Steps to be considered right now

The EHDS is at present no more than a proposal for establishing a domain-specific data space. It is a proposal has been years in the making and draws on intensive research and analysis. It is therefore reasonable to assume that some, perhaps most, of it will have to be implemented at the national level.

For medtech and pharmaceutical companies, we have four recommendations for dealing with the challenges and opportunities posed by the EHDS: 

  1. Establish or beef up your data strategy: 
    Whether you are an electronic health record system vendor, a medical device manufacturer or a pharmaceutical company, you will need to establish or beef up your data strategy to take account of the above developments. You should also ensure you have the skills and resources to take advantage of forthcoming access to health data. 
  2. Adhere to proven best practices when applying AI in the pharmaceutical and life science sectors:
    Principles for applying AI in the pharmaceutical and life science sectors will become even more important, as greater availability of data will increase the demand for and validity of data and AI-based solutions.
  3. Prepare your technology landscape to make use of upcoming data: 
    Companies should consider building data enablement expertise and evaluate the potential of digital health platforms for harnessing current and future data.
  4. Evaluate the European market:
    Many EHDS standards and much EHDS infrastructure will be based on existing Myhealth@EU cross-border implementations. This means that those countries that are already taking part in this initiative will have a clear head start.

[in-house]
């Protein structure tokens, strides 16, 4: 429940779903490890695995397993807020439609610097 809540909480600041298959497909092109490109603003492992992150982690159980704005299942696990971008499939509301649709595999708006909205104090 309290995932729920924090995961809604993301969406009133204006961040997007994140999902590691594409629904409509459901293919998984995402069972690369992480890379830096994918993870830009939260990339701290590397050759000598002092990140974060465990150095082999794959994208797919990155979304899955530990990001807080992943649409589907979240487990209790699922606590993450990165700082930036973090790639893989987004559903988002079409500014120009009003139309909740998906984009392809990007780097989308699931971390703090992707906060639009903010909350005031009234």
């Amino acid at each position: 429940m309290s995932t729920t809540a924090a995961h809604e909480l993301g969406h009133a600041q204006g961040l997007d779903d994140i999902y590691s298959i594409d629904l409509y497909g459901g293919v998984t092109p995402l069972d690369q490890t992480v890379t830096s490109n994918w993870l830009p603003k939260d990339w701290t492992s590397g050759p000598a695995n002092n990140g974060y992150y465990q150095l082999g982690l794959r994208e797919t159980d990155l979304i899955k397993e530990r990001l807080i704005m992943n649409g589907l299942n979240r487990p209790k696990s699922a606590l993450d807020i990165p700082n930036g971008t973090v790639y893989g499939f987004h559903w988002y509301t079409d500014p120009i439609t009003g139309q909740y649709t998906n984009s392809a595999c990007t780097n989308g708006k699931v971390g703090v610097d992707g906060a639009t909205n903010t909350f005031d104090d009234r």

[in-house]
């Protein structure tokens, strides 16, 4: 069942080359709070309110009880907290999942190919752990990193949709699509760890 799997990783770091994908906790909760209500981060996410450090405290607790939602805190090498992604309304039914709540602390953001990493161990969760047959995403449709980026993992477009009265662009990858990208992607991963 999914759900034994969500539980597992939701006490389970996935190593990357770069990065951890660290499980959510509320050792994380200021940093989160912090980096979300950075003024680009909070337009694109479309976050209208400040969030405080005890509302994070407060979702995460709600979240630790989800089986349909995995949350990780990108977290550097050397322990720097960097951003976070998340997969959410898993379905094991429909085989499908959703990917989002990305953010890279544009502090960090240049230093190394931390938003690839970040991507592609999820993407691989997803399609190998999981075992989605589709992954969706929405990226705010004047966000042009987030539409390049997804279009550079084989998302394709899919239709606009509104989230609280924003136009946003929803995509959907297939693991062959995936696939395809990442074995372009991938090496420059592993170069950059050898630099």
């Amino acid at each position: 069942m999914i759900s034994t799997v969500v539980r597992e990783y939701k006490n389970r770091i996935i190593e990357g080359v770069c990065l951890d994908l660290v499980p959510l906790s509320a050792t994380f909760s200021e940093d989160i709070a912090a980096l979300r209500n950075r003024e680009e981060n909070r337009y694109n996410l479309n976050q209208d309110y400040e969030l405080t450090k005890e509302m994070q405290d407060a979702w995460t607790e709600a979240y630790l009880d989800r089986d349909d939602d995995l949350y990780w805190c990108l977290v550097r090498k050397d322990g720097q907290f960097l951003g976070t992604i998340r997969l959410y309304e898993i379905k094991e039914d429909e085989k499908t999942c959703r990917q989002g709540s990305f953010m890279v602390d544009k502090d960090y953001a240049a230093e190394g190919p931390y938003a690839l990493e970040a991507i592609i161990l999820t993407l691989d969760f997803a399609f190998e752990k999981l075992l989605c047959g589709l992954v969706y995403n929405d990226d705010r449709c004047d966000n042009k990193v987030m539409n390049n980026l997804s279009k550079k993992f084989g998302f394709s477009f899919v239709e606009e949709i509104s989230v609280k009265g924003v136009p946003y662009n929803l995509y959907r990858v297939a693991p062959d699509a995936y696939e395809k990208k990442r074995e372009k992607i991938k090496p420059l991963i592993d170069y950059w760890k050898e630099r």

The EHDS proposal officially recognizes digitalization of health data as a key driver for improving healthcare delivery, innovation and management in the EU. This is an important step. Digitalization, in the form of digital and data driven solutions, is crucial for addressing a wide range of unmet medical needs in our society.

Developing these solutions requires high quality data. In this context, the EHDS proposal represents an opportunity to establish and ensure access to a harmonized cross-border health landscape.

The timeline is tight. Under the EU’s digital targets, the EHDS is scheduled for completion by 2030. Everyone involved in healthcare – providers, manufacturers and researchers – should start to prepare for this change without delay, and these preparations should cover both existing products and upcoming innovation projects.

Contact person for Austria

Helmut Taumberger

Managing Director Cross Markets, Austria

With his years of experience and a strong innovative mindset, Helmut Taumberger is digital transformation personified. As a Managing Director Cross Markets in Austria, he is responsible for steering the company’s strategic orientation and development. A qualified engineer, he has worked in the IT sector since 2003 and has lent his substantial expertise to various international businesses. He likes nothing more than coming up with practical strategies and getting people excited about technological change.